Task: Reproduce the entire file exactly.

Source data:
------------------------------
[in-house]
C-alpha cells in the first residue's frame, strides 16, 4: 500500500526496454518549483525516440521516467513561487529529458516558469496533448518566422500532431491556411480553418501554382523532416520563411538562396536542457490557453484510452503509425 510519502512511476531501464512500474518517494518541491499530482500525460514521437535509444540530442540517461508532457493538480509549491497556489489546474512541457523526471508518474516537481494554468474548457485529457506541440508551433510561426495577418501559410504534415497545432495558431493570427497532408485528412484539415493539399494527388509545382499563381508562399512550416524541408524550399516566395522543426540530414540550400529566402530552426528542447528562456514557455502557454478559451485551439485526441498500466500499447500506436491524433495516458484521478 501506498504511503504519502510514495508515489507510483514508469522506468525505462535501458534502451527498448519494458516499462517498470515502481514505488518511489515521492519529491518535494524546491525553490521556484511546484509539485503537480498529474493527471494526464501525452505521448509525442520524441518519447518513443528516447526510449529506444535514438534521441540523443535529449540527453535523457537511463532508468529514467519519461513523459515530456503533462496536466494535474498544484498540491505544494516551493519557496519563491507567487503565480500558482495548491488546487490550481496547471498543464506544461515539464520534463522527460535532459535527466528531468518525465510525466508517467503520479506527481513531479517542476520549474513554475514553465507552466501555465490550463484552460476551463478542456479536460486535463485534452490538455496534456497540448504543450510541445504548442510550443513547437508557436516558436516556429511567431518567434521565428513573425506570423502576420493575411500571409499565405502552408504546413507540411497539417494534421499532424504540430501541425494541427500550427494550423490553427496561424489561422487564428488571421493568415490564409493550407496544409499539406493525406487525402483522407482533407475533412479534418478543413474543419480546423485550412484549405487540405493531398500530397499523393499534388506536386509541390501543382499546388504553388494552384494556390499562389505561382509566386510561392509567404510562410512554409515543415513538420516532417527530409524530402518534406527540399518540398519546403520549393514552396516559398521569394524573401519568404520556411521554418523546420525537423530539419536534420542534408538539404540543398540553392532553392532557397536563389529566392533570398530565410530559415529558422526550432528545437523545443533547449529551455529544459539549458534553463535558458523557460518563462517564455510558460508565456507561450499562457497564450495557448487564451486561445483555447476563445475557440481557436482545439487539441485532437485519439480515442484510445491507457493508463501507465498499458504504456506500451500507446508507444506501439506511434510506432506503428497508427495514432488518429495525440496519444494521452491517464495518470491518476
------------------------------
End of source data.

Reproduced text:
[in-house]
C-alpha cells in the first residue's frame, strides 16, 4: 500500500526496454518549483525516440521516467513561487529529458516558469496533448518566422500532431491556411480553418501554382523532416520563411538562396536542457490557453484510452503509425 510519502512511476531501464512500474518517494518541491499530482500525460514521437535509444540530442540517461508532457493538480509549491497556489489546474512541457523526471508518474516537481494554468474548457485529457506541440508551433510561426495577418501559410504534415497545432495558431493570427497532408485528412484539415493539399494527388509545382499563381508562399512550416524541408524550399516566395522543426540530414540550400529566402530552426528542447528562456514557455502557454478559451485551439485526441498500466500499447500506436491524433495516458484521478 501506498504511503504519502510514495508515489507510483514508469522506468525505462535501458534502451527498448519494458516499462517498470515502481514505488518511489515521492519529491518535494524546491525553490521556484511546484509539485503537480498529474493527471494526464501525452505521448509525442520524441518519447518513443528516447526510449529506444535514438534521441540523443535529449540527453535523457537511463532508468529514467519519461513523459515530456503533462496536466494535474498544484498540491505544494516551493519557496519563491507567487503565480500558482495548491488546487490550481496547471498543464506544461515539464520534463522527460535532459535527466528531468518525465510525466508517467503520479506527481513531479517542476520549474513554475514553465507552466501555465490550463484552460476551463478542456479536460486535463485534452490538455496534456497540448504543450510541445504548442510550443513547437508557436516558436516556429511567431518567434521565428513573425506570423502576420493575411500571409499565405502552408504546413507540411497539417494534421499532424504540430501541425494541427500550427494550423490553427496561424489561422487564428488571421493568415490564409493550407496544409499539406493525406487525402483522407482533407475533412479534418478543413474543419480546423485550412484549405487540405493531398500530397499523393499534388506536386509541390501543382499546388504553388494552384494556390499562389505561382509566386510561392509567404510562410512554409515543415513538420516532417527530409524530402518534406527540399518540398519546403520549393514552396516559398521569394524573401519568404520556411521554418523546420525537423530539419536534420542534408538539404540543398540553392532553392532557397536563389529566392533570398530565410530559415529558422526550432528545437523545443533547449529551455529544459539549458534553463535558458523557460518563462517564455510558460508565456507561450499562457497564450495557448487564451486561445483555447476563445475557440481557436482545439487539441485532437485519439480515442484510445491507457493508463501507465498499458504504456506500451500507446508507444506501439506511434510506432506503428497508427495514432488518429495525440496519444494521452491517464495518470491518476